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Ruddy Duck

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Latin: Oxyura jamaicensis
Average length: M 15.4", F 15"
Average weight: M 1.20 lbs., F 1.19 lbs.

Description: The conformation of the small ruddy duck is distinctive: a short, thick neck; chunky body; stubby wings and a fan-shaped tail composed of stiff feathers. The male ruddy duck has a brilliant rusty-brown back, rump, neck, scapulars, chest, sides and flanks. The crown, rear ear coverts and hindneck are black, and the throat and sides of the head below the eyes are white. The bill is bright sky blue and the legs and feet are grayish. Although relatively silent, the male will give a "chuck-uck-uck-uck-ur-r-r" when displaying. The Andean ruddy duck has the white side of the head spotted with black in varying degrees. The Peruvian ruddy duck is larger than the other two subspecies and has a completely black head. Female ruddy ducks have grayish-brown neck and body plumage. The sides of the head and neck are dull buff-brown with a single dusky horizontal stripe crossing a pale-gray cheek patch. The bill is dark gray and the legs and feet are grayish. Females are relatively silent.


Breeding: Breeding activity of the nominate subspecies of ruddy duck is centered in the prairie region of North America, as well as the Intermountain West. Small numbers also breed in the interior highlands of Mexico, the freshwater marshes of Baja California, the southern Rocky Mountains and the southern Great Plains. Most females do not breed until two years of age. Ruddy duck females lay an average of 8 eggs and construct nests in cattail and bulrush over water.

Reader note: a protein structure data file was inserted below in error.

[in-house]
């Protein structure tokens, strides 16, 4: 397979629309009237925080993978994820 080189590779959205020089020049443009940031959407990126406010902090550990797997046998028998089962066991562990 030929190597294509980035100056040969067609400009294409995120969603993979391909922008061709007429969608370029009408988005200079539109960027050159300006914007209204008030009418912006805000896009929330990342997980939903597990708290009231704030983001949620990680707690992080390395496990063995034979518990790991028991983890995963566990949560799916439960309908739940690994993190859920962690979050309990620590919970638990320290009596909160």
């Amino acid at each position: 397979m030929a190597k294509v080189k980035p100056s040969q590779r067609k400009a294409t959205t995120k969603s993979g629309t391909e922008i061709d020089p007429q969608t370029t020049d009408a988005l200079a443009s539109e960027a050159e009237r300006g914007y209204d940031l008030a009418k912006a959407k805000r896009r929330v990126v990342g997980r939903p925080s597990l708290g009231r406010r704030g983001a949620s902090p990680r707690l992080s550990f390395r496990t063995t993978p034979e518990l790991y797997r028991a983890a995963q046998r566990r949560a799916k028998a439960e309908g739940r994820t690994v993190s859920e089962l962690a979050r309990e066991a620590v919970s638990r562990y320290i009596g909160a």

Migrating and Wintering: The Pacific coastal states and the western coast of Mexico winter 55 percent of the ruddy duck population in North America. Roughly 25 percent winter on the eastern coast and 20 percent in the interior of the continent. Ruddy ducks are thought to travel at night. The nominate subspecies breeds in northern Mexico and is a fairly common resident in the Caribbean; also a common winter visitor to Mexico and Guatemala. O. j.andina is confined to the Andes of northern and central Colombia, where it is scarce and local. O. j. ferruginea is common in the Andes from southern Colombia (Nariño) to Tierra del Fuego (Scott and Carbonell, 1986).


Population: O. j. jamaicensis (North America, Central America, Caribbean) 650,000; O. j. andina, Andean ruddy duck (High Andes of Colombia) 2,500-10,000; O. j. ferruginea Peruvian ruddy duck (Neotropics) 25,000-100,000 (Rose and Scott, 1994).


Food habits: Ruddy ducks dive to feed on pondweeds, algae and wild celery, as well as the seeds of sedges, smartweeds and grasses. They also eat aquatic insects and their larvae, shellfish and crustaceans. During the breeding season they feed mainly on invertebrates, primarily chironomid larvae and pupae.


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